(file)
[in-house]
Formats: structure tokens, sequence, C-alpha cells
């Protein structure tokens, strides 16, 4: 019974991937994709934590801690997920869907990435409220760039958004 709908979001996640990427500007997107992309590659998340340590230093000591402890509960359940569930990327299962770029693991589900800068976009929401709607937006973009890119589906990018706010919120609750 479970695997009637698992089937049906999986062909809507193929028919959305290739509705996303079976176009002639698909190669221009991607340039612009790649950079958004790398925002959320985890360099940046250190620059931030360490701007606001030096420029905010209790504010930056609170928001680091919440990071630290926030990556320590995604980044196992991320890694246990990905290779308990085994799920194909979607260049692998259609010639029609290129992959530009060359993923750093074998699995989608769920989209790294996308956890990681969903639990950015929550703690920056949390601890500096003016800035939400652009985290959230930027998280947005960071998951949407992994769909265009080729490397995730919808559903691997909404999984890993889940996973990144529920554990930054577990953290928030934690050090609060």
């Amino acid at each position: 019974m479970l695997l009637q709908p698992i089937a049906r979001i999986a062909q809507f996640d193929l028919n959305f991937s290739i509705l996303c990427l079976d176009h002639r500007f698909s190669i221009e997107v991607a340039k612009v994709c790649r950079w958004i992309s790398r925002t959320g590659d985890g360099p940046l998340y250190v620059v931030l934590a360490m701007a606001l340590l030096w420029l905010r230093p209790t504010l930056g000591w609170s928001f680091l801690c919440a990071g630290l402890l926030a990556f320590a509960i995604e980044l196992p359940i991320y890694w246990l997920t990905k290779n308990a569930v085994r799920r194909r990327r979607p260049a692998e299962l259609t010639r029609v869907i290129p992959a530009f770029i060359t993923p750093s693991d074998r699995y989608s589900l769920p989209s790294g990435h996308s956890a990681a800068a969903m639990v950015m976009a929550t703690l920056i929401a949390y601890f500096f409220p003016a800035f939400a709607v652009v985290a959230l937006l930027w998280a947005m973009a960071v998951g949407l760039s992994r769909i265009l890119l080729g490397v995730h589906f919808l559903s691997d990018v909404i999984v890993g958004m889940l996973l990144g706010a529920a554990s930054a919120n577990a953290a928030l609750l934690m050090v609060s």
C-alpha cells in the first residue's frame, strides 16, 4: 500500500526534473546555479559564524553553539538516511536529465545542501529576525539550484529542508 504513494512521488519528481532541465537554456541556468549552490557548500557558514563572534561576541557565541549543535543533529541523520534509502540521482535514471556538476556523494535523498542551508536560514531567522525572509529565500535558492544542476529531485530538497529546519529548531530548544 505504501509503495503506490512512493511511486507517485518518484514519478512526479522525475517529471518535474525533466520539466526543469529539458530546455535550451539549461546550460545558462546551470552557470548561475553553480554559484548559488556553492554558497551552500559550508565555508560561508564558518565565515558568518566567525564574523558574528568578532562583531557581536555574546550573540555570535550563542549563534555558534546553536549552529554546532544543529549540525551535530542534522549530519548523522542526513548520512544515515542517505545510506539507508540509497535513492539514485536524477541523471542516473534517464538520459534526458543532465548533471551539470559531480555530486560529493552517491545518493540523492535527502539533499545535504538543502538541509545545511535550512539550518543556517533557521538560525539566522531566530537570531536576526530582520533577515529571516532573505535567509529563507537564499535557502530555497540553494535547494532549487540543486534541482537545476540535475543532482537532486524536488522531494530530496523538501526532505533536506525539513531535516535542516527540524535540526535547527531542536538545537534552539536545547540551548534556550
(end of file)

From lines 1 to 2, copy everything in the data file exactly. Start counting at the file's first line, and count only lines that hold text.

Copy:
[in-house]
Formats: structure tokens, sequence, C-alpha cells